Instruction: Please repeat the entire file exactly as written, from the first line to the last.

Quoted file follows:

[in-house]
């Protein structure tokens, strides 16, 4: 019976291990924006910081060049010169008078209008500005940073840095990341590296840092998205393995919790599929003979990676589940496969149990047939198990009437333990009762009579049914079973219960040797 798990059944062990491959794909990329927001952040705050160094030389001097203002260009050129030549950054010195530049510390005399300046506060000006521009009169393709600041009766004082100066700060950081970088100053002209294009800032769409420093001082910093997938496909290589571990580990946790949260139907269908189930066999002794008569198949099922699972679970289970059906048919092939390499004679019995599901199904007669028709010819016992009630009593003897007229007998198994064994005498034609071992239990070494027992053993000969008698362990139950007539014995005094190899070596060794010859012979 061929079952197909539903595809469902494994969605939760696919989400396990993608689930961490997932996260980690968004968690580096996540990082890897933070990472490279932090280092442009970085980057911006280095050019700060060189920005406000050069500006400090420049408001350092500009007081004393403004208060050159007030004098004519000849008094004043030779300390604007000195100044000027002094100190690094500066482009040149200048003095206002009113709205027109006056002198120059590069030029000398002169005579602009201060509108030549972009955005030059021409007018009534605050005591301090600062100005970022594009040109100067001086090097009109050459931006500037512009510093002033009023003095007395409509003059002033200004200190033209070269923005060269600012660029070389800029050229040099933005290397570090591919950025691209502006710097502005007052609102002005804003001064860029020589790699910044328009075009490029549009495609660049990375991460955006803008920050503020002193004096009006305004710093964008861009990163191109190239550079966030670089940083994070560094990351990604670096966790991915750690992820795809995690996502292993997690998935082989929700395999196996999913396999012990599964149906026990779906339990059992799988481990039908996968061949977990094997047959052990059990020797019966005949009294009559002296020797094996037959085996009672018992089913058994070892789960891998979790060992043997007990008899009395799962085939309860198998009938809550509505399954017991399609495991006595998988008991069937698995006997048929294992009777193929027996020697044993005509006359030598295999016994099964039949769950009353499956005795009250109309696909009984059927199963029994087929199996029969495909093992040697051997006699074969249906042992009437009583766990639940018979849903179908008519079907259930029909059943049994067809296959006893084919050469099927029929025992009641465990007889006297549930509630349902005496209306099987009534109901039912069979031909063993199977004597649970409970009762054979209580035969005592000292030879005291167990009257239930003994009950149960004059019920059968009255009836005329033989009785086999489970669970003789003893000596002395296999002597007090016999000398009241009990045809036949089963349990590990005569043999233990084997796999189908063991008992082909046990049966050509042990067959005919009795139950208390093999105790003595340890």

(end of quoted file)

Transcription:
[in-house]
């Protein structure tokens, strides 16, 4: 019976291990924006910081060049010169008078209008500005940073840095990341590296840092998205393995919790599929003979990676589940496969149990047939198990009437333990009762009579049914079973219960040797 798990059944062990491959794909990329927001952040705050160094030389001097203002260009050129030549950054010195530049510390005399300046506060000006521009009169393709600041009766004082100066700060950081970088100053002209294009800032769409420093001082910093997938496909290589571990580990946790949260139907269908189930066999002794008569198949099922699972679970289970059906048919092939390499004679019995599901199904007669028709010819016992009630009593003897007229007998198994064994005498034609071992239990070494027992053993000969008698362990139950007539014995005094190899070596060794010859012979 061929079952197909539903595809469902494994969605939760696919989400396990993608689930961490997932996260980690968004968690580096996540990082890897933070990472490279932090280092442009970085980057911006280095050019700060060189920005406000050069500006400090420049408001350092500009007081004393403004208060050159007030004098004519000849008094004043030779300390604007000195100044000027002094100190690094500066482009040149200048003095206002009113709205027109006056002198120059590069030029000398002169005579602009201060509108030549972009955005030059021409007018009534605050005591301090600062100005970022594009040109100067001086090097009109050459931006500037512009510093002033009023003095007395409509003059002033200004200190033209070269923005060269600012660029070389800029050229040099933005290397570090591919950025691209502006710097502005007052609102002005804003001064860029020589790699910044328009075009490029549009495609660049990375991460955006803008920050503020002193004096009006305004710093964008861009990163191109190239550079966030670089940083994070560094990351990604670096966790991915750690992820795809995690996502292993997690998935082989929700395999196996999913396999012990599964149906026990779906339990059992799988481990039908996968061949977990094997047959052990059990020797019966005949009294009559002296020797094996037959085996009672018992089913058994070892789960891998979790060992043997007990008899009395799962085939309860198998009938809550509505399954017991399609495991006595998988008991069937698995006997048929294992009777193929027996020697044993005509006359030598295999016994099964039949769950009353499956005795009250109309696909009984059927199963029994087929199996029969495909093992040697051997006699074969249906042992009437009583766990639940018979849903179908008519079907259930029909059943049994067809296959006893084919050469099927029929025992009641465990007889006297549930509630349902005496209306099987009534109901039912069979031909063993199977004597649970409970009762054979209580035969005592000292030879005291167990009257239930003994009950149960004059019920059968009255009836005329033989009785086999489970669970003789003893000596002395296999002597007090016999000398009241009990045809036949089963349990590990005569043999233990084997796999189908063991008992082909046990049966050509042990067959005919009795139950208390093999105790003595340890």